My Apple Music bliss

I know Apple Music has been painful for a lot of people, including some friends of mine. I realize that if you came to Apple Music with a large existing collection of music, ripped or downloaded over many year, and you were used to managing it in a specific way, then you likely experienced a ton of frustration. For me, though, subscribing to Apple Music has been complete and utter bliss — the future of music I've always dreamed about.

No music no cry

I've never had a huge music collection. I've bought maybe a few dozen CDs over the years, and maybe a few hundred songs on iTunes. I enjoy almost every type of music, but I grew up listening to the radio and listening to songs serendipitously.

So, the minute Apple enabled re-downloads and, eventually, iTunes Match, I stopped even worrying about it. I just signed in and streamed whatever I had, and once in a while added something new. If I wanted to hear something else, but not enough to buy it, I launched Slacker or looked for it on YouTube and, if it wasn't available, I moved on to something else.

Then came Apple Music.

I liked Beats 1 immediately and for the same reason I liked radio as a child. For You was cool, but I was never really into playlists — I like wondrous diversity. My Music seemed pretty close to what I already had with iTunes Match.

But Siri changed everything.

All around the listen tower

The moment I saw what Siri could do with Apple Music, I was hooked. Almost any song I wanted to listen to, at almost any time or any place I wanted to listen to it.

I say "almost" because there are still some holdouts: While most popular music is available, a lot of regional content might not be. Other than that, though, any time a song pops into my head and I want to hear it out loud, I can simply call up Siri and ask for it to be played.


I can be talking to my mom and call up ABBA. I can be joking around with Leo Laporte on TWiT, and a minute later Roger Whittaker is playing. I can be with a friend and ask for the Alien Ant Farm version of Smooth Criminal. I can leave the theater after seeing Straight Outta Compton, and a minute later Ice Cube's When Will They Shoot or Public Enemy's Rebirth will be blaring. I can come off the highway and, few minutes later, switch to I've Got a Feeling from Buffy: The Musical or to Pavarotti's rendition of Nessun dorma! And Adele can drop by and say Hello any time I want her to.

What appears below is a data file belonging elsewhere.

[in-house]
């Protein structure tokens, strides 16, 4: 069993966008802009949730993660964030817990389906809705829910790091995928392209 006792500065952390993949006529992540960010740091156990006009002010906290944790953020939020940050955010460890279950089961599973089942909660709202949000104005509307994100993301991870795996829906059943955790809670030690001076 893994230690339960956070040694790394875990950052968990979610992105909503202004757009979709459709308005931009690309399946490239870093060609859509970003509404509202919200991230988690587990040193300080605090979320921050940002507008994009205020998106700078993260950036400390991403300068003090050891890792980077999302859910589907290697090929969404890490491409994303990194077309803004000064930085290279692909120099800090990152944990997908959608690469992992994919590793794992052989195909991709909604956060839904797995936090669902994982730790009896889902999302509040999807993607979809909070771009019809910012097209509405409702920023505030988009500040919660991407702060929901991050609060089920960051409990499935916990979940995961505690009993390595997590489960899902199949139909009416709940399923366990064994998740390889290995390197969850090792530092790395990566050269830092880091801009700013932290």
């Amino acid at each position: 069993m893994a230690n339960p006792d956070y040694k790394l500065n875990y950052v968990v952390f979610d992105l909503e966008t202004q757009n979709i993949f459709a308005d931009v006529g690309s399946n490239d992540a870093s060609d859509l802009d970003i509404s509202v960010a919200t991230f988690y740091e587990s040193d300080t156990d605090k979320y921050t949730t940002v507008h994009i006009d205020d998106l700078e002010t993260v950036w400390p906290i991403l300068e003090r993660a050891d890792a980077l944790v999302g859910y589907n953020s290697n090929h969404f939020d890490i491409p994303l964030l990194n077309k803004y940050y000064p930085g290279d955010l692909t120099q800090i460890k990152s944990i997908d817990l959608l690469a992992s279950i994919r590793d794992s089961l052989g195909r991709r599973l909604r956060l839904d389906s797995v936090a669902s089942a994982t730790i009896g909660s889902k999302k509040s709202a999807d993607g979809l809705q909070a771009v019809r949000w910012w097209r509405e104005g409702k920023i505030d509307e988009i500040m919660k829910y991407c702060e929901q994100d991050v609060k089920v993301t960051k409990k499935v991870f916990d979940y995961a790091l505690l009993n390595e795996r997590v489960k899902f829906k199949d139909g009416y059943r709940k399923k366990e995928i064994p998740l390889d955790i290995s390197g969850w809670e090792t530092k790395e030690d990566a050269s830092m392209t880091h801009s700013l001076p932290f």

Everything from ancient instrumentals to modern movie scores to the best or most obscure of the last few decades of music, all almost instantly available. And all I have to do is ask. "Play hits from the 80s!" "What was the song from Rocky III?" The world has opened up.

I've been listening to music from my childhood, my teens, and from Beats 1. Music I haven't heard in years and just discovered for the first time.

The confluence of technologies that had to come together to make Siri and Apple Music possible is stupefying. The only thing more unbelievable is that it has happened. It's actually here and it really, truly works.

Hey Siri

Because I was never deeply invested in physical or digital music before, I'm perhaps the ideal customer for Apple Music. But because of all that, I also find Apple Music is ideal for me.

Granted the service needs to get better, needs to become more opinionated and coherent, and problems involving local content have to be solved or separated. And there's a lot of indications Apple is already working on all of that.

Either way, for me, for now, Apple Music is total bliss. And all it takes to get it is $9 a month and two magic-seeming words.

"Hey Siri!"

Rene Ritchie

Rene Ritchie is one of the most respected Apple analysts in the business, reaching a combined audience of over 40 million readers a month. His YouTube channel, Vector, has over 90 thousand subscribers and 14 million views and his podcasts, including Debug, have been downloaded over 20 million times. He also regularly co-hosts MacBreak Weekly for the TWiT network and co-hosted CES Live! and Talk Mobile. Based in Montreal, Rene is a former director of product marketing, web developer, and graphic designer. He's authored several books and appeared on numerous television and radio segments to discuss Apple and the technology industry. When not working, he likes to cook, grapple, and spend time with his friends and family.